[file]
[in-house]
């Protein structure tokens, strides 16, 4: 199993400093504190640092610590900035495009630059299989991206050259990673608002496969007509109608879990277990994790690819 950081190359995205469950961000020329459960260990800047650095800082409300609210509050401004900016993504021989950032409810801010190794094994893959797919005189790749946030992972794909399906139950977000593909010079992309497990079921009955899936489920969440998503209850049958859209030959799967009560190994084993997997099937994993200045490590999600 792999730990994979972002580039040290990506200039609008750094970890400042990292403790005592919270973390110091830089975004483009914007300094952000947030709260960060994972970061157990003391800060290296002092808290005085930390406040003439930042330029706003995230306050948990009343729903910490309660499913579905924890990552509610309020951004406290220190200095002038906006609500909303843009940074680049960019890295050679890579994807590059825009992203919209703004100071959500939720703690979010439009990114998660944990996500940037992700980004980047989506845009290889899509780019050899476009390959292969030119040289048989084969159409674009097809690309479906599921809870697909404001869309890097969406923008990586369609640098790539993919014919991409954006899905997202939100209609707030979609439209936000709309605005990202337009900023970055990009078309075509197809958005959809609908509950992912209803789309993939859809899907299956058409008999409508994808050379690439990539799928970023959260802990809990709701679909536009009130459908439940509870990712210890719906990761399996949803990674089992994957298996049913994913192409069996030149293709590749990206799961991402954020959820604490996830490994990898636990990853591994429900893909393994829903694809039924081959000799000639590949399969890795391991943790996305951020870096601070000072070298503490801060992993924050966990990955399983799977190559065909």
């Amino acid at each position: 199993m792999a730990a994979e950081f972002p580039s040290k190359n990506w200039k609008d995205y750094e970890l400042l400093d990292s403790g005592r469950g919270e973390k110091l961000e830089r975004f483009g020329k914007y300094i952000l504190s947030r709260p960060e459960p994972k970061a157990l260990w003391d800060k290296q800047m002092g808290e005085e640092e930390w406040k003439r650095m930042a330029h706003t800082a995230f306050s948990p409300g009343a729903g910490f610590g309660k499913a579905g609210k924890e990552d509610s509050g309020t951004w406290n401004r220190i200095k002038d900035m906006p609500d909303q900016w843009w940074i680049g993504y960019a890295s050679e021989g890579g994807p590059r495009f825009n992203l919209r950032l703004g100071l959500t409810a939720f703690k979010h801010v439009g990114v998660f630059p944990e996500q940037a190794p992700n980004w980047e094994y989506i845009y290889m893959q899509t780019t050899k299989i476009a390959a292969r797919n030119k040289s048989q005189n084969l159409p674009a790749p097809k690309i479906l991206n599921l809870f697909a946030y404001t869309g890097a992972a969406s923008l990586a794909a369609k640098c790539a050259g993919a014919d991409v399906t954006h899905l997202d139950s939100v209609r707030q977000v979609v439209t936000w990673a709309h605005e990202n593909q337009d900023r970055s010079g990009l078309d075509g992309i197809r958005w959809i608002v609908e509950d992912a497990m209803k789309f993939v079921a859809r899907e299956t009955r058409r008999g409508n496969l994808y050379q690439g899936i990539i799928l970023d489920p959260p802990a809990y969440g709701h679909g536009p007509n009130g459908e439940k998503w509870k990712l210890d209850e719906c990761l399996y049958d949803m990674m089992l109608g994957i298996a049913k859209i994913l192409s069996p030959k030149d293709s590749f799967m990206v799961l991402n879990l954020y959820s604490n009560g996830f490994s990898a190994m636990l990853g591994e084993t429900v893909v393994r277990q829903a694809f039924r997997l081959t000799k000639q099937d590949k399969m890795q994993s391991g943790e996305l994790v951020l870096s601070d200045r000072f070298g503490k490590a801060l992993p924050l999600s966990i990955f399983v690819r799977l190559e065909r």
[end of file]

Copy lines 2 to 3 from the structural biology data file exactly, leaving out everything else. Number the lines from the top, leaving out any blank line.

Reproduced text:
């Protein structure tokens, strides 16, 4: 199993400093504190640092610590900035495009630059299989991206050259990673608002496969007509109608879990277990994790690819 950081190359995205469950961000020329459960260990800047650095800082409300609210509050401004900016993504021989950032409810801010190794094994893959797919005189790749946030992972794909399906139950977000593909010079992309497990079921009955899936489920969440998503209850049958859209030959799967009560190994084993997997099937994993200045490590999600 792999730990994979972002580039040290990506200039609008750094970890400042990292403790005592919270973390110091830089975004483009914007300094952000947030709260960060994972970061157990003391800060290296002092808290005085930390406040003439930042330029706003995230306050948990009343729903910490309660499913579905924890990552509610309020951004406290220190200095002038906006609500909303843009940074680049960019890295050679890579994807590059825009992203919209703004100071959500939720703690979010439009990114998660944990996500940037992700980004980047989506845009290889899509780019050899476009390959292969030119040289048989084969159409674009097809690309479906599921809870697909404001869309890097969406923008990586369609640098790539993919014919991409954006899905997202939100209609707030979609439209936000709309605005990202337009900023970055990009078309075509197809958005959809609908509950992912209803789309993939859809899907299956058409008999409508994808050379690439990539799928970023959260802990809990709701679909536009009130459908439940509870990712210890719906990761399996949803990674089992994957298996049913994913192409069996030149293709590749990206799961991402954020959820604490996830490994990898636990990853591994429900893909393994829903694809039924081959000799000639590949399969890795391991943790996305951020870096601070000072070298503490801060992993924050966990990955399983799977190559065909």
């Amino acid at each position: 199993m792999a730990a994979e950081f972002p580039s040290k190359n990506w200039k609008d995205y750094e970890l400042l400093d990292s403790g005592r469950g919270e973390k110091l961000e830089r975004f483009g020329k914007y300094i952000l504190s947030r709260p960060e459960p994972k970061a157990l260990w003391d800060k290296q800047m002092g808290e005085e640092e930390w406040k003439r650095m930042a330029h706003t800082a995230f306050s948990p409300g009343a729903g910490f610590g309660k499913a579905g609210k924890e990552d509610s509050g309020t951004w406290n401004r220190i200095k002038d900035m906006p609500d909303q900016w843009w940074i680049g993504y960019a890295s050679e021989g890579g994807p590059r495009f825009n992203l919209r950032l703004g100071l959500t409810a939720f703690k979010h801010v439009g990114v998660f630059p944990e996500q940037a190794p992700n980004w980047e094994y989506i845009y290889m893959q899509t780019t050899k299989i476009a390959a292969r797919n030119k040289s048989q005189n084969l159409p674009a790749p097809k690309i479906l991206n599921l809870f697909a946030y404001t869309g890097a992972a969406s923008l990586a794909a369609k640098c790539a050259g993919a014919d991409v399906t954006h899905l997202d139950s939100v209609r707030q977000v979609v439209t936000w990673a709309h605005e990202n593909q337009d900023r970055s010079g990009l078309d075509g992309i197809r958005w959809i608002v609908e509950d992912a497990m209803k789309f993939v079921a859809r899907e299956t009955r058409r008999g409508n496969l994808y050379q690439g899936i990539i799928l970023d489920p959260p802990a809990y969440g709701h679909g536009p007509n009130g459908e439940k998503w509870k990712l210890d209850e719906c990761l399996y049958d949803m990674m089992l109608g994957i298996a049913k859209i994913l192409s069996p030959k030149d293709s590749f799967m990206v799961l991402n879990l954020y959820s604490n009560g996830f490994s990898a190994m636990l990853g591994e084993t429900v893909v393994r277990q829903a694809f039924r997997l081959t000799k000639q099937d590949k399969m890795q994993s391991g943790e996305l994790v951020l870096s601070d200045r000072f070298g503490k490590a801060l992993p924050l999600s966990i990955f399983v690819r799977l190559e065909r």